LOUISVILLE, Ky. (AP) — Nearly a year after a stinging critique, Churchill Downs is offering new accommodations for the owners of Kentucky Derby horses — suites so close to the track that guests can see dirt kicked up on the stretch run.
Workers were putting finishing touches on them Wednesday as Churchill executives showed off the Winner's Circle Suites and a new courtyard that will provide up-close viewing for more than 600 Derby fans.
Track officials said the suites were discussed well before it was hit by criticism about how it caters to horse owners. Steve Coburn, co-owner of last year's Derby and Preakness winner, California Chrome, lashed out at Churchill after the Preakness, held at Pimlico Race Course in Baltimore.
"Churchill Downs needs to call Maryland to get a lesson in hospitality," Coburn said.
The new project, including a redesigned trackside winner's circle, cost $4.2 million.
The 20 open-air suites will be situated in a prime spot under the Louisville track's iconic twin spires. The private suites offer easy access to the paddock where owners can watch their horses being saddled for the Run for the Roses on May 2.
An owner pays $25,000 to enter their horse in the Derby and another $25,000 to start. Just reaching the Derby can be a tremendous longshot — an estimated 23,500 North American foals were born in 2012 and only 20 thoroughbreds worldwide will reach the Derby starting gate this year, Churchill officials said.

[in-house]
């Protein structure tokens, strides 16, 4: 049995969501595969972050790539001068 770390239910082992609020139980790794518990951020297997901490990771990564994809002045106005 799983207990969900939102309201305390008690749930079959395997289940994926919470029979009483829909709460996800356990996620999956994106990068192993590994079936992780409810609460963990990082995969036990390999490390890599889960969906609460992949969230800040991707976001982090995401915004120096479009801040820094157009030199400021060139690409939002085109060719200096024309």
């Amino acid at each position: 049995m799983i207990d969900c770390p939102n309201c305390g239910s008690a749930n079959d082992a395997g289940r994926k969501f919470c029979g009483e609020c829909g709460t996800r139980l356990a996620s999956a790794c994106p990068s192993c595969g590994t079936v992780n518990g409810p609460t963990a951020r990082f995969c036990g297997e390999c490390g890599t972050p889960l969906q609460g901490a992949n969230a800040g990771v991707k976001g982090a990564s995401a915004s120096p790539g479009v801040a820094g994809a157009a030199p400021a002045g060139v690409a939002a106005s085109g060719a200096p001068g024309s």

Each Derby horse owner will get 18 complimentary tickets for the suites as well as food and drinks.
In the past, owners received a complimentary six-person box in the third-floor clubhouse.
The new suites don't have the fancy trappings of The Mansion, the ultra-exclusive section offering panoramic views of the track. But track president Kevin Flanery predicted the horse owners will relish the trackside view to watch horses "go right in front of them for the stretch and hit that finish line."
"When you're out here, you're getting the sights, you're getting the sounds," Flanery told reporters.
The new suites drew compliments from prominent horsemen expected to have horses running in this year's Derby.
"They needed to react to some criticism they had last year, and I applaud them for reacting quickly and creating some more spaces for the lifeblood of our industry, and that's the owners who buy these horses," said Elliott Walden, president of WinStar Farm, which co-owns Derby contender Carpe Diem.
Jack Wolf, co-owner of Starlight Racing and whose latest Derby contender is Itsaknockout, said the track got a "bum rap" with the criticism.
"The way I've been treated at Churchill has been fantastic," he said.
Derby Day draws about 160,000 to Churchill Downs.